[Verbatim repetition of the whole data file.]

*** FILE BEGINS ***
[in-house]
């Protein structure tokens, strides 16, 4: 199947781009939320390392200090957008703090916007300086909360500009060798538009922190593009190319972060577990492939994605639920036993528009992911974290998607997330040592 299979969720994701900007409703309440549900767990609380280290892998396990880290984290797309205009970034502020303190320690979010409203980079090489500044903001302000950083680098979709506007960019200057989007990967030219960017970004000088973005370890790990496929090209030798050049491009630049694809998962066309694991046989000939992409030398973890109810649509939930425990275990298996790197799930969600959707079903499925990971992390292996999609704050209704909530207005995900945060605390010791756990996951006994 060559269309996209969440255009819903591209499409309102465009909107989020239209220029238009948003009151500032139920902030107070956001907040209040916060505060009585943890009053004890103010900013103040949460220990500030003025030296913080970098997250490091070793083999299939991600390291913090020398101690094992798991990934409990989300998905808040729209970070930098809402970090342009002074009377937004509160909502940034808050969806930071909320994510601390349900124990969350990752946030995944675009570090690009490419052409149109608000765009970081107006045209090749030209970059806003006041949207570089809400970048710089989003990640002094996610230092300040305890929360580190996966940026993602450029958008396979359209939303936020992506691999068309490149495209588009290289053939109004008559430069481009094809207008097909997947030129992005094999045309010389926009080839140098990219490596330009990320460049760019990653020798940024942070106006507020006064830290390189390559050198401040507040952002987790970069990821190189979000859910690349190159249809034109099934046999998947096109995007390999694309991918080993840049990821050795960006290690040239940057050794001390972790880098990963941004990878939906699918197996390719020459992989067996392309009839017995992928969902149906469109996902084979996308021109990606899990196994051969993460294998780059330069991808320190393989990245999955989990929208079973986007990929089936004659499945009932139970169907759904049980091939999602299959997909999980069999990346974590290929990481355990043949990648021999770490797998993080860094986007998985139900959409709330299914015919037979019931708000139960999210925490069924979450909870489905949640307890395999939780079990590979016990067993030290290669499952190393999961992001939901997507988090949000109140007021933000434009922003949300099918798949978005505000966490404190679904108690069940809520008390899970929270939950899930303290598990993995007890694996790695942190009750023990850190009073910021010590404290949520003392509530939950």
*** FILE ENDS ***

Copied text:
[in-house]
């Protein structure tokens, strides 16, 4: 199947781009939320390392200090957008703090916007300086909360500009060798538009922190593009190319972060577990492939994605639920036993528009992911974290998607997330040592 299979969720994701900007409703309440549900767990609380280290892998396990880290984290797309205009970034502020303190320690979010409203980079090489500044903001302000950083680098979709506007960019200057989007990967030219960017970004000088973005370890790990496929090209030798050049491009630049694809998962066309694991046989000939992409030398973890109810649509939930425990275990298996790197799930969600959707079903499925990971992390292996999609704050209704909530207005995900945060605390010791756990996951006994 060559269309996209969440255009819903591209499409309102465009909107989020239209220029238009948003009151500032139920902030107070956001907040209040916060505060009585943890009053004890103010900013103040949460220990500030003025030296913080970098997250490091070793083999299939991600390291913090020398101690094992798991990934409990989300998905808040729209970070930098809402970090342009002074009377937004509160909502940034808050969806930071909320994510601390349900124990969350990752946030995944675009570090690009490419052409149109608000765009970081107006045209090749030209970059806003006041949207570089809400970048710089989003990640002094996610230092300040305890929360580190996966940026993602450029958008396979359209939303936020992506691999068309490149495209588009290289053939109004008559430069481009094809207008097909997947030129992005094999045309010389926009080839140098990219490596330009990320460049760019990653020798940024942070106006507020006064830290390189390559050198401040507040952002987790970069990821190189979000859910690349190159249809034109099934046999998947096109995007390999694309991918080993840049990821050795960006290690040239940057050794001390972790880098990963941004990878939906699918197996390719020459992989067996392309009839017995992928969902149906469109996902084979996308021109990606899990196994051969993460294998780059330069991808320190393989990245999955989990929208079973986007990929089936004659499945009932139970169907759904049980091939999602299959997909999980069999990346974590290929990481355990043949990648021999770490797998993080860094986007998985139900959409709330299914015919037979019931708000139960999210925490069924979450909870489905949640307890395999939780079990590979016990067993030290290669499952190393999961992001939901997507988090949000109140007021933000434009922003949300099918798949978005505000966490404190679904108690069940809520008390899970929270939950899930303290598990993995007890694996790695942190009750023990850190009073910021010590404290949520003392509530939950």